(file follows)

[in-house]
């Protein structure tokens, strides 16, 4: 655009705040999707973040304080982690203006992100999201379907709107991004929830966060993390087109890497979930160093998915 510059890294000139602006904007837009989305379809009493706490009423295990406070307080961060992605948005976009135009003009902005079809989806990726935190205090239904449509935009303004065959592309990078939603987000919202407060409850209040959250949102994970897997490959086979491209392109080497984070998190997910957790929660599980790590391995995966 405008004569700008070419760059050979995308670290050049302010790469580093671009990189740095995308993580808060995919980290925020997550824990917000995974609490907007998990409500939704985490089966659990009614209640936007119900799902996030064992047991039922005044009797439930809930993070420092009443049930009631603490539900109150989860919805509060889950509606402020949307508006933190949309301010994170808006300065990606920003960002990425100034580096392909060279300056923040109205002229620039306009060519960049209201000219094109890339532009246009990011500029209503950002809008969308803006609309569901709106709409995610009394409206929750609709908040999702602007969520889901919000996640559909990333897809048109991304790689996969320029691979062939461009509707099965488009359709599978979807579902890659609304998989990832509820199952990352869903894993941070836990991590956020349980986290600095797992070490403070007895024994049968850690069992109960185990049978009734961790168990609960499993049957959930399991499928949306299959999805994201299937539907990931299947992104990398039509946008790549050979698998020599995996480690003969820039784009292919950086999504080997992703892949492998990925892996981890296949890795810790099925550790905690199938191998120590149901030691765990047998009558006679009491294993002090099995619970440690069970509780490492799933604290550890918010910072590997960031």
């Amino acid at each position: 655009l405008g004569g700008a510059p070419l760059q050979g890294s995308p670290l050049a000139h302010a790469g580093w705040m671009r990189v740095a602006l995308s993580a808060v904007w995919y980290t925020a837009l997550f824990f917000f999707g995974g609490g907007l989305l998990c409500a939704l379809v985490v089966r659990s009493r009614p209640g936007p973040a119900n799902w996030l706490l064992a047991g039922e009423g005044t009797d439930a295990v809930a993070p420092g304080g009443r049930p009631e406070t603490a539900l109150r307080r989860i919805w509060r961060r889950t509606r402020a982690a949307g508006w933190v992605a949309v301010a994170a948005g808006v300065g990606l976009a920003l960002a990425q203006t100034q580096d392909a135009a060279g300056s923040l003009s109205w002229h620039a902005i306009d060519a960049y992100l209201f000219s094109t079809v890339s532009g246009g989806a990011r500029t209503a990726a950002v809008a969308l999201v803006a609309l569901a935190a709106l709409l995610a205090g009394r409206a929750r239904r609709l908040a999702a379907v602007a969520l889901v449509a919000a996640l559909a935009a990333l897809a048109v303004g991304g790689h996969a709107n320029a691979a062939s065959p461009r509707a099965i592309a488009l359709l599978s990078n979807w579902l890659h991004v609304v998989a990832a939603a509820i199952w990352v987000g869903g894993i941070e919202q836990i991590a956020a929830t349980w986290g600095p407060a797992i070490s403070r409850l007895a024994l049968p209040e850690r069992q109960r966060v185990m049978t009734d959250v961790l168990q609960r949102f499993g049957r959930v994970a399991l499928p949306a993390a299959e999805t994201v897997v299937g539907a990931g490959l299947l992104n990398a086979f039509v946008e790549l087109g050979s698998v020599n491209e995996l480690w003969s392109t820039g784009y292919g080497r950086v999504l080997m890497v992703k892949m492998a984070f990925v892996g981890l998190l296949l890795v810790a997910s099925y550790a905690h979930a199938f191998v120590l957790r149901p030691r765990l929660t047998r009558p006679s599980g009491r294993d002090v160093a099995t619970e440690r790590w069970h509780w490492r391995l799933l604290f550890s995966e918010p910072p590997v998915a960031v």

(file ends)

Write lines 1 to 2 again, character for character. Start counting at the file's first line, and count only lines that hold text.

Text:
[in-house]
């Protein structure tokens, strides 16, 4: 655009705040999707973040304080982690203006992100999201379907709107991004929830966060993390087109890497979930160093998915 510059890294000139602006904007837009989305379809009493706490009423295990406070307080961060992605948005976009135009003009902005079809989806990726935190205090239904449509935009303004065959592309990078939603987000919202407060409850209040959250949102994970897997490959086979491209392109080497984070998190997910957790929660599980790590391995995966 405008004569700008070419760059050979995308670290050049302010790469580093671009990189740095995308993580808060995919980290925020997550824990917000995974609490907007998990409500939704985490089966659990009614209640936007119900799902996030064992047991039922005044009797439930809930993070420092009443049930009631603490539900109150989860919805509060889950509606402020949307508006933190949309301010994170808006300065990606920003960002990425100034580096392909060279300056923040109205002229620039306009060519960049209201000219094109890339532009246009990011500029209503950002809008969308803006609309569901709106709409995610009394409206929750609709908040999702602007969520889901919000996640559909990333897809048109991304790689996969320029691979062939461009509707099965488009359709599978979807579902890659609304998989990832509820199952990352869903894993941070836990991590956020349980986290600095797992070490403070007895024994049968850690069992109960185990049978009734961790168990609960499993049957959930399991499928949306299959999805994201299937539907990931299947992104990398039509946008790549050979698998020599995996480690003969820039784009292919950086999504080997992703892949492998990925892996981890296949890795810790099925550790905690199938191998120590149901030691765990047998009558006679009491294993002090099995619970440690069970509780490492799933604290550890918010910072590997960031």